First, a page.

Wednesday, December 8, 2010

Like Strawberries? Help Fight Methyl Iodide in California

The conventional strawberry, already one of the most risky fruits or vegetables to eat, is on the verge of becoming even more dangerous, thanks to a recent ruling by the California Department of Pesticide Regulation.

According to a news release from Californians for Pesticide Reform, Pesticide Watch and Pesticide Action Network (PAN):
"Ignoring the assessments of top US scientists and its own Scientific Review Committee, the California Department of Pesticide Regulation (DPR) announced its approval today for use of methyl iodide, a potent carcinogen and water contaminant, in the state’s strawberry fields."
Considering that 90 percent of the strawberries in this country are grown in California and many people cannot afford organic strawberries, we should all be concerned.

How did this happen?

According to a blog post by Kathryn Gilje, PAN’s Executive Director, blame can be placed on:
"[T]he intense lobbying effort waged by Arysta LifeScience, [the] largest private pesticide company in the world, who hired a Kentucky-based PR firm to create a '[California] grassroots campaign' . . . Bluntly put: chemical company interests trumped the science and the concerns of Californians. Now we've all got an incredibly potent, new carcinogen to deal with while Arysta heads home to its headquarters and makes money off its sales."
New York and Washington have previously rejected methyl iodide on the state level. Thankfully, the Environmental Protection Agency, according to the press release, “will open a public comment period on the pesticide’s approval due to the ‘complexity of the issues raised and the public interest in methyl iodide.’”

Don’t think our voices are heard in the current stagnant political climate? Click here to quickly send a form letter to California Governor-Elect Jerry Brown letting him know we oppose the use of methyl iodide on California’s strawberries.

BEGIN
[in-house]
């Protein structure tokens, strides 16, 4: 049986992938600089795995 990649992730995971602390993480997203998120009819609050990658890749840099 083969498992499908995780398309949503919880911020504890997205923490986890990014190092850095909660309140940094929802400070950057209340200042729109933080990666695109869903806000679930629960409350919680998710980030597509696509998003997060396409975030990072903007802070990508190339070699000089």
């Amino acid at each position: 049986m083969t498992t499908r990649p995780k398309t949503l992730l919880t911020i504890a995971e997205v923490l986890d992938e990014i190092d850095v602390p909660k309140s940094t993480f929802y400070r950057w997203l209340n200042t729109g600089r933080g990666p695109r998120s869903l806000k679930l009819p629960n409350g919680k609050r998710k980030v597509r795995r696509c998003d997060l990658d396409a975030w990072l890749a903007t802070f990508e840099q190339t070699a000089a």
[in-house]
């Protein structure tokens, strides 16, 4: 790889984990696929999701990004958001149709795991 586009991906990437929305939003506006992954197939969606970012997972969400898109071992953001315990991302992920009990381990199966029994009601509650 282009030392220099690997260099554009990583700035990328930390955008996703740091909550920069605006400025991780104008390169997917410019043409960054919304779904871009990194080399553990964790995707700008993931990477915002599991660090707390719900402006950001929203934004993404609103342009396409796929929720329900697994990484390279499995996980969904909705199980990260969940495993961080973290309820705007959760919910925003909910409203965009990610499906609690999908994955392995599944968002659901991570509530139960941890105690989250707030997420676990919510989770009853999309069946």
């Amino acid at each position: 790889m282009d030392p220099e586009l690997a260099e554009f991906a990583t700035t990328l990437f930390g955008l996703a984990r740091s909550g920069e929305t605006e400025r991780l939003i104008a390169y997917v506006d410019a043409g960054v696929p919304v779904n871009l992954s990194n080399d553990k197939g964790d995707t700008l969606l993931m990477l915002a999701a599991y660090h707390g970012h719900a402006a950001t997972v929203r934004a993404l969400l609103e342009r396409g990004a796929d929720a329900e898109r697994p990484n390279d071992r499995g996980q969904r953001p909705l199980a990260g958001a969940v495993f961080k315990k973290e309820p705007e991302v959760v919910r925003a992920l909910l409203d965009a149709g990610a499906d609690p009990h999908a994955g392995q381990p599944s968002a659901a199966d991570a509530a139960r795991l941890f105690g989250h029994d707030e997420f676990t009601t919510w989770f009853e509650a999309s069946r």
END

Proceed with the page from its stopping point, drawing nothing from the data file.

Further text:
Chef Dad said...

I really like your blog. My wife and I have always loved to cook. But, we got more interested in the issues you raise here when we discovered our son had a food allergy and then investigated further to see that having only one food allergy is increasingly lucky.

Similar to your syrup post, I keep an old bottle of soy sauce in the pantry and refuse to throw it out so i can explain to people that even though the label says it is "naturally brewed" that is a lie and you can tell from the ingredients.

Chef Rob said...

Chef Dad,

Thanks for reading and I'm happy to hear you enjoy the blog.

Yes, only one allergy is lucky. What have we wrought?!?

Thanks for mentioning the soy sauce; you reminded me that I have to write a post about an organic, unpasteurized soy sauce I recently bought. It is unbelievable. I'll write about it next week.


Anonymous said...

Actually, New York and Washington did not reject registrations for methyl iodide...the applicant looked at the markets and withdrew a request for registration in Washington and never submitted one in New York since there would be no crops on which it might be used and registration is a time-consuming, costly matter regardless of the product.

Also, while it is true that over 90 percent of strawberries are grown in California, 98% of all the strawberry nursery starts in the WORLD are grown in California, and virtually 100% of them are grown using soil fumigation. The state has a zero-tolerance for soil nematodes on these (and other plants), and without fumigation, meeting that standard is impossible. Even the organic growers use fumigated strawberry starts.